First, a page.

Dispatches from the Creation Wars

Few strains run quite as deep in the American psyche as a pervasive anti-intellectualism that has somehow inverted the notion that all people are equal before the law and possessed of the same unalienable rights into the currently fashionable fake egalitarianism that lies at the heart of so much nonsense. There is a subset of Americans that reflexively recoils at “so-called experts” who “think they know more than we do.” Well I’m sorry, Goober, but lots of people know more than you do about a lot of things. And herewith, the latest example of how this idea metastasizes. From Dan Coats, the man appointed by the President to be his point man in assuring the confirmation of Harriet Miers:

“If great intellectual powerhouse is a qualification to be a member of the court and represent the American people and the wishes of the American people and to interpret the Constitution, then I think we have a court so skewed on the intellectual side that we may not be getting representation of America as a whole,” Mr. Coats said in a CNN interview.

Mr. Specter, asked about that remark, laughed and wondered if it was “another Hruska quote” – a reference to an oft-quoted comment by the late Roman Hruska, a Republican senator from Nebraska, who defended G. Harrold Carswell, a Supreme Court nominee who was rejected by the Senate. “Even if he is mediocre,” Mr. Hruska said, “there are a lot of mediocre judges and people and lawyers. They are entitled to a little representation, aren’t they, and a little chance?”

Our Supreme Court justices are “skewed on the intellectual side”? Such imbecility is almost impossible to parody. What would you prefer, Mr. Coats, a Supreme Court that “looks like America”, maybe with a hairdresser, a steelworker and an accountant on it? The Hruska quote nails it perfectly. This anti-intellectualism is nothing more than how the mediocre make themselves feel better about their ignorance.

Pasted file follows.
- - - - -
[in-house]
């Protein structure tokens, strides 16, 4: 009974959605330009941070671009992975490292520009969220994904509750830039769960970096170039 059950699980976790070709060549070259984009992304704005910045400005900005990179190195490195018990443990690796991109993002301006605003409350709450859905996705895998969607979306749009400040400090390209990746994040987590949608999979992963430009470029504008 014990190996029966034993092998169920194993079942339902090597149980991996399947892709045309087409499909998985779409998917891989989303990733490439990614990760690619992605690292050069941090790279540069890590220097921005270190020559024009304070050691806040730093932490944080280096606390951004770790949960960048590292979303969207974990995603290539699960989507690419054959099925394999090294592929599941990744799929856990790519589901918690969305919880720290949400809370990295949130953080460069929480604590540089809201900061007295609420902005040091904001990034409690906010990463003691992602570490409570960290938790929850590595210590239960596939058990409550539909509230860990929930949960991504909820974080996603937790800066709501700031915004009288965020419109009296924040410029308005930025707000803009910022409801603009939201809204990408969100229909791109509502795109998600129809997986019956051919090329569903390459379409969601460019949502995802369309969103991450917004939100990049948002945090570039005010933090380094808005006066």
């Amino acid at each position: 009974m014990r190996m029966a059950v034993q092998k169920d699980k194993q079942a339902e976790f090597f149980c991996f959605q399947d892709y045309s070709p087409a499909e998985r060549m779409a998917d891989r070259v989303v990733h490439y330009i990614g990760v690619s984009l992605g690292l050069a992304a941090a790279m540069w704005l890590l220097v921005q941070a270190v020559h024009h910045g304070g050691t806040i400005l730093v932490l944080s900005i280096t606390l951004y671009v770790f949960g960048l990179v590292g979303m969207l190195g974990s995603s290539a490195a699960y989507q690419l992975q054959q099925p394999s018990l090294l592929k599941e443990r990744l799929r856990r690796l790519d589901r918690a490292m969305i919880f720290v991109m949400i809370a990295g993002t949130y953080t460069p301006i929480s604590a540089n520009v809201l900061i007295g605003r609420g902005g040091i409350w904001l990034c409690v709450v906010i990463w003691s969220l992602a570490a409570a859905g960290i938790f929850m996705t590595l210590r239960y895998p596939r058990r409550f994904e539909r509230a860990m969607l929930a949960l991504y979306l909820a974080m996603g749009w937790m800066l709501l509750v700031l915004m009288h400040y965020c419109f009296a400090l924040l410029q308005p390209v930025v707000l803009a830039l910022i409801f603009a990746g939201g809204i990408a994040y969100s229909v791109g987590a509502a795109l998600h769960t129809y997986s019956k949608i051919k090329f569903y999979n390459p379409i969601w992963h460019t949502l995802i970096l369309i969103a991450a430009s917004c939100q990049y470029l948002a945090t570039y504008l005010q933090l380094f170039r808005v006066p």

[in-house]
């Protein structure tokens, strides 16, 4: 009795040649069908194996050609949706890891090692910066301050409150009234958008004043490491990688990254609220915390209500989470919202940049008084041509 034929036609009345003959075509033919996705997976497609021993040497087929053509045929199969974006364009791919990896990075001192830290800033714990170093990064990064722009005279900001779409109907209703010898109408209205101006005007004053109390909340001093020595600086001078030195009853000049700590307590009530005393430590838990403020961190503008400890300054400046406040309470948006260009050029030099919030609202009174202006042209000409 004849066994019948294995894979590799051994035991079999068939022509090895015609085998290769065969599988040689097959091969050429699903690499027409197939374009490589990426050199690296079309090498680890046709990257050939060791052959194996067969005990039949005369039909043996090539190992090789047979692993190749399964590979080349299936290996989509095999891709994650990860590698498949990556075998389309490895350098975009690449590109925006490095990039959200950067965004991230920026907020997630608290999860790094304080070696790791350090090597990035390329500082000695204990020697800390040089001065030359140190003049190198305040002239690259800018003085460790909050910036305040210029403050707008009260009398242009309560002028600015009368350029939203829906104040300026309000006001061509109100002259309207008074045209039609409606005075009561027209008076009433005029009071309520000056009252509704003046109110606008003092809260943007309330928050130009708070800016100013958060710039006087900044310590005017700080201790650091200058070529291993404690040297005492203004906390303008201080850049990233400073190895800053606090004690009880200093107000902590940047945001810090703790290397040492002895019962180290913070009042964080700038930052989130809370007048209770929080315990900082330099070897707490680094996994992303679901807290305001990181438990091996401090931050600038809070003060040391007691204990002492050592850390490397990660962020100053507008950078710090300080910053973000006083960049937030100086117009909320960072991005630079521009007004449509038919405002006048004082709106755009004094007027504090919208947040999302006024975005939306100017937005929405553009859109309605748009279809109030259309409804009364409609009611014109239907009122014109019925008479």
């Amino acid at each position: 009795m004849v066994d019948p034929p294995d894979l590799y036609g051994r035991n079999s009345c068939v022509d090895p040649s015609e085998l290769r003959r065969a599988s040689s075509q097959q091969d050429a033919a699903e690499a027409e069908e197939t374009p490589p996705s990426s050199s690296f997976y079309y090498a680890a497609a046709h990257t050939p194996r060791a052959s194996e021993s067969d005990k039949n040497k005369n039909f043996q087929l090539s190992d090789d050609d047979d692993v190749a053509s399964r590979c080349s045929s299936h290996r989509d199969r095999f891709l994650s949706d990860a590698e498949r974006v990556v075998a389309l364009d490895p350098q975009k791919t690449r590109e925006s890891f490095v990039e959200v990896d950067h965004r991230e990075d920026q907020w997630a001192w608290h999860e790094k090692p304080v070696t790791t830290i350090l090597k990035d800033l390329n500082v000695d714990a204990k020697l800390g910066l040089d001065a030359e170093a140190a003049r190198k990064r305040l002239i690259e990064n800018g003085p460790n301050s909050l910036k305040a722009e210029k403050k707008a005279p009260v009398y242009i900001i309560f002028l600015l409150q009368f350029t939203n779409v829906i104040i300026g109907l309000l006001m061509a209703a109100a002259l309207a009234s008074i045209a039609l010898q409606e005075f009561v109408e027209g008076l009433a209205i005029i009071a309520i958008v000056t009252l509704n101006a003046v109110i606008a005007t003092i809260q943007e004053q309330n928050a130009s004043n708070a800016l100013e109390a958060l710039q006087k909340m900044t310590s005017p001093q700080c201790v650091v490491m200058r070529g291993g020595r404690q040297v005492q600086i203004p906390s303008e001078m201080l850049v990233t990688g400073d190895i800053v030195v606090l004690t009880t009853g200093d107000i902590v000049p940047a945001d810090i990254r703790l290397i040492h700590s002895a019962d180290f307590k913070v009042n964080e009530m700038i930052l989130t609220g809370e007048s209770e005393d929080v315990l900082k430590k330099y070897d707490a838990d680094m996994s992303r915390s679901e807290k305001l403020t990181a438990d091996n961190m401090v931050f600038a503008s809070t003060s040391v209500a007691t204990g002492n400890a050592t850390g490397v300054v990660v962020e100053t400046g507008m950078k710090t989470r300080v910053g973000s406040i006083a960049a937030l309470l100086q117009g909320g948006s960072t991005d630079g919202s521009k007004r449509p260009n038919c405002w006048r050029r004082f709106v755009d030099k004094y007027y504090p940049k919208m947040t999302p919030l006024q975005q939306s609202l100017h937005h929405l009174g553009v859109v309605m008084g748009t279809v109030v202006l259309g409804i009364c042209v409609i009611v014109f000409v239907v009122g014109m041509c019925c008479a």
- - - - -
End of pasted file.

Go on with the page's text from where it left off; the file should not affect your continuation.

And the contradictions at the core of our culture make it all the more ridiculous. We crow constantly about how in America everyone has the right to better themselves through education, but if they become an expert in something by going all the way to their PhD, there is a huge segment of the population that immediately looks at them with a jaundiced eye. Suddenly they become a “pointy-headed intellectual” who may be “book smart” but surely must lack “common sense”, or at least that’s what they tell themselves.

In a legal sense, I am an egalitarian to the core. The rule of law must apply equally to the rich and the poor, the smart and the stupid, regardless of color, religious, sexual orientation, and any other irrelevant characteristic. Beyond that, I agree completely with William Henry when he wrote:

In the pursuit of egalitarianism, an ideal wrenched far beyond what the founding fathers took it to mean, we have willfully blinded ourselves to home truths those solons well understood, not least the simple fact that some people are better than others – smarter, harder working, more learned, more productive, harder to replace. Some ideas are better than others, some values more enduring, some works of art more universal. Some cultures, though we dare not say it, are more accomplished than others and therefore more worthy of study.

The American antipathy toward this idea is made manifest in a thousand different ways, from grade schools that refuse to give out failing grades for fear of damaging the student’s self-esteem to the ubiquity of karaoke machines, with their unspoken assumption that the average person is just a star waiting to be discovered. It has reached even into that bastion of elitism, the Ivy League, where a full two-thirds of students now graduate “with honors”. The more we descend into this lunacy, the closer we get to Garrison Keillor’s mythical land where “all the children are above average.”